After Kansas’ governor declared an executive stay-at-home order March 24, Wilson Medical Center, a critical access hospital in Neodesha, Kan., implemented a curbside lab and clinic to help provide safe care to its patients and help stop the spread of the coronavirus. In the days since it launched the curbside clinic care, Wilson Medical Center has learned some invaluable lessons about caring for patients amidst a pandemic. It is also maximizing operations to help its community, which has seen more than 50 negative COVID-19 tests and no positive tests (at the time of this writing). Below are four noteworthy observations from Wilson Medical:

Normalizing patient volume
After COVID-19 hit, WMC saw its clinic volumes drop to around 30% of its pre-COVID-19 volume.

“People were afraid to come to the hospital or clinics to receive care,” said WMC CEO Dennis Shelby.

But now with the combination of a curbside clinic and telehealth services, as well as office visits, its volumes are up to 80% of its pre-COVID-19 visits.

Increased flexibility to care for more patients, quicker
After the Centers for Disease Control and Prevention lifted restrictions on requiring health care organizations performing telehealth services to follow HIPAA-compliant guidelines, WMC experimented with FaceTime and Skype to reach and care for more patients.

Shelby is hopeful the Centers for Medicare & Medicaid Services will authorize reimbursement for telehealth at the standard rural health clinic encounter rate.

Newfound open-mindedness toward telehealth
With a large elderly population, WMC had typically seen patients hesitant – or downright skeptical – toward the idea of telehealth, especially among those in the community not familiar with using technological devices such as iPads to assist with health care. That changed during the COVID-19 pandemic because of WMC’s execution of curbside care and increased reliance on telehealth services.

“We’ve gotten a very good response among the elderly population,” Shelby said. “I’m pleasantly surprised by the number of people now comfortable with telehealth visits.”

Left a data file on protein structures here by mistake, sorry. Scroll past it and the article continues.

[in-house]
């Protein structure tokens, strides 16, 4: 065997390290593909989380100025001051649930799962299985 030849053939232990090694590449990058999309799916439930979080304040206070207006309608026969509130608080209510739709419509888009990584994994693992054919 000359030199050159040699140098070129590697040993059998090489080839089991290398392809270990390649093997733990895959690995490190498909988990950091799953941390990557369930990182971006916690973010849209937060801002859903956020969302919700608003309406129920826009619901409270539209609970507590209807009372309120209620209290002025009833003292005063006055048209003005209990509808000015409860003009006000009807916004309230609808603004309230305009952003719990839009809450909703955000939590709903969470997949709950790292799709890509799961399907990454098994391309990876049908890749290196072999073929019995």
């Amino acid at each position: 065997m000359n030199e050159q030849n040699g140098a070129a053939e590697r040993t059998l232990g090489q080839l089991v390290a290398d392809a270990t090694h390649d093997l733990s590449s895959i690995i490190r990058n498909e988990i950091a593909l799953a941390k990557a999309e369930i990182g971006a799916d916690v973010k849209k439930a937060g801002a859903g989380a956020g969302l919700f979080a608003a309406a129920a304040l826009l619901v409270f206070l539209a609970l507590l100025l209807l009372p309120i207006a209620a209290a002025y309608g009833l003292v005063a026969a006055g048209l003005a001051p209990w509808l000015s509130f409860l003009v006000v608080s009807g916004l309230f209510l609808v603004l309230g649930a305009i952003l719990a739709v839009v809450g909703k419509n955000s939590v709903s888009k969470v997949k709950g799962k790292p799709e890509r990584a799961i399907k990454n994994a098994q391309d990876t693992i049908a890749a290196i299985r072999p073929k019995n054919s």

He emphasized the importance of walking patients through what they could expect at these appointments in advance. For its curbside care clinic, WMC deploys nursing personnel to speak with the patient and take their vitals; patients are then seen by their provider who can address their medical issues.

Unexpected partnerships
In addition to quickly implementing curbside clinic care and telehealth services, WMC’s leaders knew they had to think outside the box during the pandemic to help ensure staff had the appropriate personal protective equipment. To that end, WMC established a partnership with a local boat manufacturing company to produce PPE such as face shields and washable surgical gowns.

Before WMC reached out, Cobalt Boats, LLC, the renowned boat manufacturer in Neodesha, had closed its plant for about two weeks amidst COVID-19. A conversation between Shelby and Cobalt’s safety officer revealed that Cobalt had the expertise and staff in their upholstery department to help make PPE. The safety officer approached Cobalt administration to see if they might be interested in partnering to produce more PPE for medical staff. To Shelby’s delight, they came back and said, “We want to do this with you and help our community.”

WMC leaders gave Cobalt staff a few models of surgical gowns. They took those back to their plant, digitized the models and returned to WMC with 60 gowns that can be washed up to 10 times.

“Times like these cause us to think creatively and work together with others to develop solutions that will benefit all of us long term,” Shelby said.

Looking ahead and adjusting as needed
Shelby noted that WMC’s success has stemmed from its willingness to adjust things as needed. The hospital has experimented with restricting services and processes, then tweaking policies to allow for more to be done. This includes inviting staff at every level in team huddles, as well as encouraging as many staff members as possible to work from home.

“Just being willing to listen, adjust, try new things and redesign how you are operating is the most important thing,” Shelby said.

While WMC leaders are pleased with the hospital’s operations, they know that more will need to be done to ensure they keep their doors open. WMC is not currently eligible for a Small Business Administration loan at this time because it is a public (county) hospital. WMC leaders hope that Congress will approve public hospitals being eligible for SBA loans.

Currently, WMC has 71 days cash on hand. “The hospital has just received the monies from the CARES Act and has received the accelerated Medicare payment funds, which we want to use judiciously,” Shelby said, “because in 120 days, we’re required to begin paying it back.”

To other critical access hospitals and rural health organizations, Shelby urges staff to step outside of the box and to think creatively about how to provide health care to the communities you serve. It is also important to communicate with your teams daily, and inform your health care workers of the actions taken to protect them, and secure the viability of health care in your community.



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